Yoo Sin #s 15-19

Earl Weiss

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If you are not a Chang Hon Stylist you can stop reading now.

Yoo Sin 15 -19.

Premise. If you are in a sitting stance and pivot on the balls of the feet you can pivot to a proper walking stance. The foot that would become the lead foot would pivot 45 degrees and the rear foot would pivot at least 20 degrees to reach the no more than 25 degree angle. Pivoting more than this on the lead foot with the accompanying greater pivot of the rear foot would result in the walking stance being too narrow.

Is the above correct or not?

Now, taking this into account we have:

#15 Sitting stance to BD
#16 Walking stance to BC
Foot diagram with single photo shows left foot may have been moved and not just pivot.
Foot diagram below photo series may show just a pivot or it may not.
#17 Sitting Stance to BD
Foot diagram with single photo may show a slight repositioning of right foot - may not.
Foot diagram with series of photos seems to show pivot but could also show left foot change.
#18 Walking stance to AD
Foot diagram with single photo seems to show slight relocation of right foot and pivot with the left.
Foot diagram with series of photos also may show slight right foot re position.

Now, this most definitely seems to be an example of angles where the #s 16 & 18 BC / AD directions are not half way between B&C / A&D . They are just slightly to C / A.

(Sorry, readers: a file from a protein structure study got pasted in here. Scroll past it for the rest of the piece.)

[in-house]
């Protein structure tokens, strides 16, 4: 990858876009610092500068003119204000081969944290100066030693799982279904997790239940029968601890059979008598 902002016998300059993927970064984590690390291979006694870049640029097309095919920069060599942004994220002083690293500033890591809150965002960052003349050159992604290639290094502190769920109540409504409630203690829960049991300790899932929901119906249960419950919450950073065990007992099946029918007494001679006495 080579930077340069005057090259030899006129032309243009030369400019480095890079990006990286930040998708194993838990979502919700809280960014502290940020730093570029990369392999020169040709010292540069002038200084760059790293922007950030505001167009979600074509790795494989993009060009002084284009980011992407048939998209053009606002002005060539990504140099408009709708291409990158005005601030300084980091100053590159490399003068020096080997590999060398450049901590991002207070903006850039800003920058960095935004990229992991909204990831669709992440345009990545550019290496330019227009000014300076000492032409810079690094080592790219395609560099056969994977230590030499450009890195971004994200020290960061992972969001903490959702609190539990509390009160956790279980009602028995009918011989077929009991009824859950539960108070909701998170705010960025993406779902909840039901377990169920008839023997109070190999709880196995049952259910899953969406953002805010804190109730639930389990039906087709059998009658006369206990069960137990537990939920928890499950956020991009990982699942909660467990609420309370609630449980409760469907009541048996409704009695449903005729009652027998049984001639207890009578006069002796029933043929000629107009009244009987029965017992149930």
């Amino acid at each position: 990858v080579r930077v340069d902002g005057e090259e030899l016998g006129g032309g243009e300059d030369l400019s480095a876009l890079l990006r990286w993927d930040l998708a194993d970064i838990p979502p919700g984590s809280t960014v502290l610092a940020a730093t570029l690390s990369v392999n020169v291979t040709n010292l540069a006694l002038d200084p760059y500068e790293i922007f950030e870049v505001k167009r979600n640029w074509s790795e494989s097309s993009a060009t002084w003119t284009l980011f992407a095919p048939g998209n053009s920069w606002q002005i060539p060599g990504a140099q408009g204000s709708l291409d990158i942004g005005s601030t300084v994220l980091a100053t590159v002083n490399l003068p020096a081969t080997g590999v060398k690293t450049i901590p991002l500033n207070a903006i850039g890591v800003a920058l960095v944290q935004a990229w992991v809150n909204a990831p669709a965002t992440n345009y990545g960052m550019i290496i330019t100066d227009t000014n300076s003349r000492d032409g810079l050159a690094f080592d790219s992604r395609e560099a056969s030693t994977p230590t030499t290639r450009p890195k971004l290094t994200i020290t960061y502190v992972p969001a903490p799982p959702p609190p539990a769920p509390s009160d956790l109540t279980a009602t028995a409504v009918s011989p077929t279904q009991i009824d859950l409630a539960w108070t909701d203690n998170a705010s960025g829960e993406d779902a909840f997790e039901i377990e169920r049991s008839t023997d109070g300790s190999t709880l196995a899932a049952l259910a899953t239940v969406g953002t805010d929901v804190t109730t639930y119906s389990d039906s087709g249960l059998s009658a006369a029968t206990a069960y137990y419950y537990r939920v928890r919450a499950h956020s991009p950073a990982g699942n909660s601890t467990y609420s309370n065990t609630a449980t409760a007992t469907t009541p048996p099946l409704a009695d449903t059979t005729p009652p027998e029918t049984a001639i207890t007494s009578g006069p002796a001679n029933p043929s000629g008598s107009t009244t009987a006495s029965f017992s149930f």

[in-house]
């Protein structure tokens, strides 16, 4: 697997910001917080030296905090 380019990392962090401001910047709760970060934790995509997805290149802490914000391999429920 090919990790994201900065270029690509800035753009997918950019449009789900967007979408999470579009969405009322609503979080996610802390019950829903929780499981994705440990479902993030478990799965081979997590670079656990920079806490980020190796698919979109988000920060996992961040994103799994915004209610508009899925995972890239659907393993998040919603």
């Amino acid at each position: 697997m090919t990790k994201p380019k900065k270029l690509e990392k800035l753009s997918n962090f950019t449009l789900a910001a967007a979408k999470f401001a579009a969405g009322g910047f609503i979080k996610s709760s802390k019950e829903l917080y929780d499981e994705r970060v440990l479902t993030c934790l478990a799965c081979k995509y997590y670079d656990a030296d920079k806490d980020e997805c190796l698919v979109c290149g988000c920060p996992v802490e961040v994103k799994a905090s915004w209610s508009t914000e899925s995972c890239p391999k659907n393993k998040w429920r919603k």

So, the questions are:

Is the above premise correct vis a vis Mac 45 degree pivot from sitting to walking stance for a correct Walking stance?
For moves 15-18 is it pivot only (And if so and you agree with the premise how is the issue of a greater than 45 degree pivot resolved?
Or
Is a foot relocated during the transitions? If so what is / are the repositions.

Yes I need to get a life.
 

chrispillertkd

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If you are not a Chang Hon Stylist you can stop reading now.

Yoo Sin 15 -19.

Premise. If you are in a sitting stance and pivot on the balls of the feet you can pivot to a proper walking stance. The foot that would become the lead foot would pivot 45 degrees and the rear foot would pivot at least 20 degrees to reach the no more than 25 degree angle. Pivoting more than this on the lead foot with the accompanying greater pivot of the rear foot would result in the walking stance being too narrow.

Is the above correct or not?

Yes. Pivoting so the front foot moves more than 45 degrees puts you in a stance that is too narrow to be considered a proper walking stance. In fact, if you go too far with the pivot the width between the feet can end up being basically a straight line.